Appeals Court Issues Mostly Meaningless Decision on NSA Data Mining

The 2nd Circuit Court of Appeals is the first federal appeals court to rule that the NSA’s cell phone data mining program is illegal. That’s good, right? Yeah, kinda. The problem is that it did not rule it unconstitutional, only that it isn’t authorized by Section 215 of the Patriot Act, which expires in a few weeks anyway. Orin Kerr has it exactly right:

Edward Snowden’s biggest leak was that the Foreign Intelligence Surveillance Court had interpreted Section 215 of the Patriot Act to authorize bulk collection of everyone’s phone records. This was astonishing news, as nothing on the face of the face of the statute suggested it had that anything like that broad a reach. Legal challenges followed, on both statutory and constitutional grounds.

This morning, the Second Circuit finally handed down its opinion on one of the pending legal challenges. It’s the first appellate court ruling on the issue. Today’s decision rules that the text of Section 215 does not authorize the program as a matter of statutory law. The Second Circuit does not reach whether the NSA program violates the Fourth Amendment.

My initial reaction, on a first read, is that the Second Circuit’s decision is mostly symbolic. As regular readers know, I agree with the court’s bottom line statutory analysis that Section 215 doesn’t authorize the NSA program. But while you would normally think that a ruling on such an important question by a court as important as the Second Circuit would be a big deal, I’m not sure the Second Circuit’s opinion actually matters very much.

The main reason is that Section 215 sunsets in three weeks. The Second Circuit ruling does not enjoin the NSA program. It does not rule on the Fourth Amendment question. It mostly interprets statutory language that goes off the books in a few weeks, with the understanding that the court’s ruling won’t be implemented by the district court in that time window. So from a practical perspective, it’s mostly symbolic. With that said, the decision is a rebuke to the Foreign Intelligence Surveillance Court for the FISC’s statutory analysis that approved the bulk telephone metadata program.

Congress is currently working on a reauthorization of the Patriot Act, including Section 215. Leadership from both parties wants to ram it through with little debate and they could easily allow explicit authorization for that program. Given the Obama administration’s steadfast defense of the program in court, there’s no doubt he would sign the bill if it did contain such a provision. So while I’m glad to see this ruling, it’s likely to have little to no effect at all on whether that program continues or not.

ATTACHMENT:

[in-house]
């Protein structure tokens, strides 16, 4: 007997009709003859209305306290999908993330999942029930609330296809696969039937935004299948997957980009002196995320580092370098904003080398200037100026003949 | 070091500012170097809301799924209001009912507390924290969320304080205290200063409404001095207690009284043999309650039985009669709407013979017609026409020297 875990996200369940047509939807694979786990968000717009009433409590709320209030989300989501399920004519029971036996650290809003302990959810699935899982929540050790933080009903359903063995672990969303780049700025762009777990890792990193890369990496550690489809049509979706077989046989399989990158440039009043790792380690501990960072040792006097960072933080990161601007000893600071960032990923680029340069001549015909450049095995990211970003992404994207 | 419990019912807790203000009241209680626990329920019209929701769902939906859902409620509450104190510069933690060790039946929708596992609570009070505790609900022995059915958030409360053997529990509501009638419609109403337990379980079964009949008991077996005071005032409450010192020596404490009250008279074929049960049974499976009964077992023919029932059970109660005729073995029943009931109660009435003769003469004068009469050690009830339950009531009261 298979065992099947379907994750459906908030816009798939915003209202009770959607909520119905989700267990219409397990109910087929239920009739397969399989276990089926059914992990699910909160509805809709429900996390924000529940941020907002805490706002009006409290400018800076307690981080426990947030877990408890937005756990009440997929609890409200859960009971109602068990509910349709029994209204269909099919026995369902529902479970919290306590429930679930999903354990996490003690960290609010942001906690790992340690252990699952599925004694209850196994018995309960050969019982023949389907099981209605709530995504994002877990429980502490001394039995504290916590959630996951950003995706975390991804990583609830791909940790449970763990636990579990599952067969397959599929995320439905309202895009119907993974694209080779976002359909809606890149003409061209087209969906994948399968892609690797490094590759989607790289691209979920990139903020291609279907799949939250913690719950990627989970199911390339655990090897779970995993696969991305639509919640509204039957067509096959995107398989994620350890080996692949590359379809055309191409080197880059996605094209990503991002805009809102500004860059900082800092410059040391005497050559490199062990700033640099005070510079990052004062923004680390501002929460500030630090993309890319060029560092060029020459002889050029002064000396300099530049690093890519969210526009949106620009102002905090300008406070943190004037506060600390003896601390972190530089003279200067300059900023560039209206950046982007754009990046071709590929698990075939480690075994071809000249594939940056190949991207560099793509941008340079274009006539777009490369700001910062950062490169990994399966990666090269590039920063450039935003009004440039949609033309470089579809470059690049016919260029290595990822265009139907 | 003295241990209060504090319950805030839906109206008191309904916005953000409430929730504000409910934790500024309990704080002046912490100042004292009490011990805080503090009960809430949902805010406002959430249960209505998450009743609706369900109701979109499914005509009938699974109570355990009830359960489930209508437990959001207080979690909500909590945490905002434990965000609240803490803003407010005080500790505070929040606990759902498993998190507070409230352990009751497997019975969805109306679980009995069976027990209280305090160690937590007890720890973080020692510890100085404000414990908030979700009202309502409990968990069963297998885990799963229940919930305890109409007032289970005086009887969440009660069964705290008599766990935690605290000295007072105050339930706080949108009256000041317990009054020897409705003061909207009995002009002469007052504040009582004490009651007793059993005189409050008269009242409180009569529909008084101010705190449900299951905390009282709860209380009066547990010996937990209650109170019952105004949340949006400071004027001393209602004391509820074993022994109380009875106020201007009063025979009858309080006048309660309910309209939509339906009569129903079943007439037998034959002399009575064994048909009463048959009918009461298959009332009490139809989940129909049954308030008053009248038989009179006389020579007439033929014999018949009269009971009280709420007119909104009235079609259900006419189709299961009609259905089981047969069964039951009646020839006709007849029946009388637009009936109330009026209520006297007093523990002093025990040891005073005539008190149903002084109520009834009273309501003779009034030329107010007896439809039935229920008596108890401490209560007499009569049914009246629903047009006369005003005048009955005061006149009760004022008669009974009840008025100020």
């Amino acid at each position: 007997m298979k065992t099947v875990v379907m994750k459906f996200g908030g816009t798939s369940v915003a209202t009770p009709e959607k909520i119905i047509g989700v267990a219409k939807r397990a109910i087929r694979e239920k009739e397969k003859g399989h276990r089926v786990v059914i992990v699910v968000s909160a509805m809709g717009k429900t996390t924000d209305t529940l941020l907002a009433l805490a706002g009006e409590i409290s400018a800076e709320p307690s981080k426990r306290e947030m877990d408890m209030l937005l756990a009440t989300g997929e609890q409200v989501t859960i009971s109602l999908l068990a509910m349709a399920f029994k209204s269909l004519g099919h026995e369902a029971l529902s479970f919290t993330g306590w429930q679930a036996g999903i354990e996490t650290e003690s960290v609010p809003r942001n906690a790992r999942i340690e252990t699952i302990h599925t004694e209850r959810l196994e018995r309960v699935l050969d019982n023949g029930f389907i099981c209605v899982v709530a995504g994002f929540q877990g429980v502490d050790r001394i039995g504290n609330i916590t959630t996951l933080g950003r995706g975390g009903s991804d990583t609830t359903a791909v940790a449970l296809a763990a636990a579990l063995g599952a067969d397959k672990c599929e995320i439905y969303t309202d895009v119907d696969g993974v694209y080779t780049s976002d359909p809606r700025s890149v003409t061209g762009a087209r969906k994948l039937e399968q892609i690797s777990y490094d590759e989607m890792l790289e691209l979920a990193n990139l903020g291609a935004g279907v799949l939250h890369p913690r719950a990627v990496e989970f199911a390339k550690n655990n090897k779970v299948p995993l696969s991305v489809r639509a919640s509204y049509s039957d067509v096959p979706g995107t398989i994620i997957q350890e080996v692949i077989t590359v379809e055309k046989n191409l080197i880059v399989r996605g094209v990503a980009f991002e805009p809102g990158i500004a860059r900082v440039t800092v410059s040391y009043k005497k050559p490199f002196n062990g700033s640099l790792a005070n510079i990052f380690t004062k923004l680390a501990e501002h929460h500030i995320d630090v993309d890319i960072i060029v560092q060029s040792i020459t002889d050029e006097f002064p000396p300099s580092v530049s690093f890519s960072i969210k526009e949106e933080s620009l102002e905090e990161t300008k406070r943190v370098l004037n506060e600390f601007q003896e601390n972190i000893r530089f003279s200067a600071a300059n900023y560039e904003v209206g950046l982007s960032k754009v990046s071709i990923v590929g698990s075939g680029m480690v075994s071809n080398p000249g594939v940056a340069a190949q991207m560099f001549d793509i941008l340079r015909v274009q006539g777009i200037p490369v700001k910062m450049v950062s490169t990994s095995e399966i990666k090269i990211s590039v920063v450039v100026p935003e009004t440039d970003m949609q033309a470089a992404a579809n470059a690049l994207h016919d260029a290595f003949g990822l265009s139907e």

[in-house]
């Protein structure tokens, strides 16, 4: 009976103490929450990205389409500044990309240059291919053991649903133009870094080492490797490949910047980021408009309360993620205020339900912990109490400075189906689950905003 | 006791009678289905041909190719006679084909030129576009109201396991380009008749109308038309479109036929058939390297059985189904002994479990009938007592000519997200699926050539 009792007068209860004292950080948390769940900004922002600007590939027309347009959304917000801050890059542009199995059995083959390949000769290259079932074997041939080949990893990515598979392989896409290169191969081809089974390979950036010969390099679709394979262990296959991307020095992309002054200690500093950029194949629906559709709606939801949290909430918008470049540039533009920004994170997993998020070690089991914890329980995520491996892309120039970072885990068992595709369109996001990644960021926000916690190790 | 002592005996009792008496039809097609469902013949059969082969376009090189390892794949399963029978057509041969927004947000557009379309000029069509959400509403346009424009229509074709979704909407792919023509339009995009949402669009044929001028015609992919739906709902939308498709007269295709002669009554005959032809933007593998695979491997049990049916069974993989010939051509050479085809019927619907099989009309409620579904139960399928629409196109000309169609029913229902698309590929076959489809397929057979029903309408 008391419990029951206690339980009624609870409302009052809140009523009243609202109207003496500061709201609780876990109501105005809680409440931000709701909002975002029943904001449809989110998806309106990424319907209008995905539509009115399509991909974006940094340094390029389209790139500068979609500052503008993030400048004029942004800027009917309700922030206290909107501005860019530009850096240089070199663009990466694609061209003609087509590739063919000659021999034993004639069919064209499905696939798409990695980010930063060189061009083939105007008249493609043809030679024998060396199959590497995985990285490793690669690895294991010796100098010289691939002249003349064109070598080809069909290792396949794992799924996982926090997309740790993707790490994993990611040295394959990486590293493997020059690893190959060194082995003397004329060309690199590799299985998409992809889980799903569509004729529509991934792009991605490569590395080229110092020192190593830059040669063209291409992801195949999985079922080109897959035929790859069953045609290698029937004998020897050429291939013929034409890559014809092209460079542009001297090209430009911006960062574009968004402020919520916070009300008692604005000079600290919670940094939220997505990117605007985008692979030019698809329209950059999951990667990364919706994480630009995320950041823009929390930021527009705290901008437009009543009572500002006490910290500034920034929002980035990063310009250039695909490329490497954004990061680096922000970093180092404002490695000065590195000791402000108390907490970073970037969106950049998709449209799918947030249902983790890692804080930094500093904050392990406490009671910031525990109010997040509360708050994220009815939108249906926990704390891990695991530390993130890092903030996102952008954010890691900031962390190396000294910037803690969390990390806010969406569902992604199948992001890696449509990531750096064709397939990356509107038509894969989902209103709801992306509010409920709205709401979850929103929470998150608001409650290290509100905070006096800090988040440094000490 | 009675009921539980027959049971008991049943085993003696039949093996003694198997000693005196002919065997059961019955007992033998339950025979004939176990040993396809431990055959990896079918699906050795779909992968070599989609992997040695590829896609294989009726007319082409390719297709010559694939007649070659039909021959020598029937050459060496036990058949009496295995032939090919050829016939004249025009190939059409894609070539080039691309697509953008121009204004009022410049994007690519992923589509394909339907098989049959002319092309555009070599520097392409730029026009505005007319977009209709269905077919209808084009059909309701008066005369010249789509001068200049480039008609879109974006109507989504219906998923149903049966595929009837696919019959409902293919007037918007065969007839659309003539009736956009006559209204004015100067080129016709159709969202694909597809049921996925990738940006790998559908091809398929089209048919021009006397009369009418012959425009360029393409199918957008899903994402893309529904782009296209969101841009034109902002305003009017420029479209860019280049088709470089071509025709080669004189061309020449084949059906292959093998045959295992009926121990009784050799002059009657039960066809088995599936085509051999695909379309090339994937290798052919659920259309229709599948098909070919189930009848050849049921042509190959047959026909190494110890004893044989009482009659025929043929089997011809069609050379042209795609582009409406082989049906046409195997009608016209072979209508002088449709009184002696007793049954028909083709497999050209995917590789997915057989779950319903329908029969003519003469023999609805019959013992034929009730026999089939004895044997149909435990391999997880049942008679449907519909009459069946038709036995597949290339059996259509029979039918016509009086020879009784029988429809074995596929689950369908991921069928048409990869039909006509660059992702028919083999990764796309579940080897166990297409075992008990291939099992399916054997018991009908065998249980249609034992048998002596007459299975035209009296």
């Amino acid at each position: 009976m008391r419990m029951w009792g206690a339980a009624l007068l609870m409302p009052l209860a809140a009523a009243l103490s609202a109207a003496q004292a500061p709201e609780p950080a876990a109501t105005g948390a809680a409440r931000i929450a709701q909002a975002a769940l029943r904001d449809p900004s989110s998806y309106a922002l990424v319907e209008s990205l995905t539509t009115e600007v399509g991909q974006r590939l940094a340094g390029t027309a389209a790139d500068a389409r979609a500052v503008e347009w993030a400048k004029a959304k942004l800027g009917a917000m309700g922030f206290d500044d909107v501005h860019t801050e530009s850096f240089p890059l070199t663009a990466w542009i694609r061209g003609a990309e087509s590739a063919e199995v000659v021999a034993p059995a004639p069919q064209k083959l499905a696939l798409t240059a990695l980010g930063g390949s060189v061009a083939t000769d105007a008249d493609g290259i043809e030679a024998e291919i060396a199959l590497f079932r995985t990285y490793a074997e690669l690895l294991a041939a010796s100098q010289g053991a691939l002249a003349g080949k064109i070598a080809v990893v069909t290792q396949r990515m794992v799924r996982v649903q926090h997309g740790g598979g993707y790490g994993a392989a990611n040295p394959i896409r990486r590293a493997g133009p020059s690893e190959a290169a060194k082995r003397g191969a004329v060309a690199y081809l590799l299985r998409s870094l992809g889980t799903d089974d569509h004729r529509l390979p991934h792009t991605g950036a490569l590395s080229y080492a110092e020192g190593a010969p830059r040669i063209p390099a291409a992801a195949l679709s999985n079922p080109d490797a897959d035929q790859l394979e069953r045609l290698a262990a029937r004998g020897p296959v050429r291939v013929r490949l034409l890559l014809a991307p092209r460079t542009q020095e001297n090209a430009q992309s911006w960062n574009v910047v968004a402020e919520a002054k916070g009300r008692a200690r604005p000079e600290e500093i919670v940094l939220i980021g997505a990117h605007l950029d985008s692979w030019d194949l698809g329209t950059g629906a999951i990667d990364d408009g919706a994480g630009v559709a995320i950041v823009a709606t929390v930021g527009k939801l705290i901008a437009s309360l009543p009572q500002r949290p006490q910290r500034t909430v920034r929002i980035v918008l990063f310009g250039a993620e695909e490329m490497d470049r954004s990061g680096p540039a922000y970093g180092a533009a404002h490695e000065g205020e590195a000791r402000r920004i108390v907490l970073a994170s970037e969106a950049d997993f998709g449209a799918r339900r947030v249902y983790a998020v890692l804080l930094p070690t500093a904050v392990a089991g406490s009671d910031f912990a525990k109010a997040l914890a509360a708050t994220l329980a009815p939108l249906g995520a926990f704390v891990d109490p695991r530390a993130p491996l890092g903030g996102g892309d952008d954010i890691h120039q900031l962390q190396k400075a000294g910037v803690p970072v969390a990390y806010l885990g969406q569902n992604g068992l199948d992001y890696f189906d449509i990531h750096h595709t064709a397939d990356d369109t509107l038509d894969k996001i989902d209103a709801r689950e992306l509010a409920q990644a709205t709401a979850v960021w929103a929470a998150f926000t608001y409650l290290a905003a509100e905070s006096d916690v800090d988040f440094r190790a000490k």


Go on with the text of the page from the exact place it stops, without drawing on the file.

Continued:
What the court should have ruled is that no wholesale data mining program involving large numbers of people who are not even suspected of doing anything wrong could possibly be constitutional, full stop. That is the only ruling consistent with the 4th Amendment. But the courts have been extraordinarily cowardly on illegal surveillance (and torture, and unlawful detention). At the mere whisper of the phrase “national security,” federal judges’ spines turn to goo and the constitution become little more than a faint memory.

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  • http://www.facebook.com/drew.vogel2 drewvogel

    There is a time-honored judicial principle of not deciding more than you have to. In other words, questions that need not be decided should not be decided. “Cowardly” is an uncharitable (but not unfair) way of describing the situation. The idea is that since the court found no statutory authorization for the program, the constitutionality of the program need not be decided. If Congress were to amend Section 215 to authorize the bulk data collection program, the courts would then have to decide the Fourth Amendment question. Until then, it’s a moot point. The program is illegal whether or not it’s unconstitutional.

    I agree with your interpretation of the Fourth Amendment, but I’m not at all confident that the courts would agree as well. In addition to the reflexive spinelessness that results from any invocation of “national security”, the Fourth Amendment just isn’t what it used to be.

  • llewelly

    yet more evidence that David Brin was mostly right back in 1999. Privacy is mostly futile, especially against large governments. The best we can hope for is to make government and corporate secrecy as difficult as possible.

  • http://www.ranum.com Marcus Ranum

    It was still an important ruling because they will more or less try to stamp PATRIOT back in again. So now they’ve got a bit of a problem.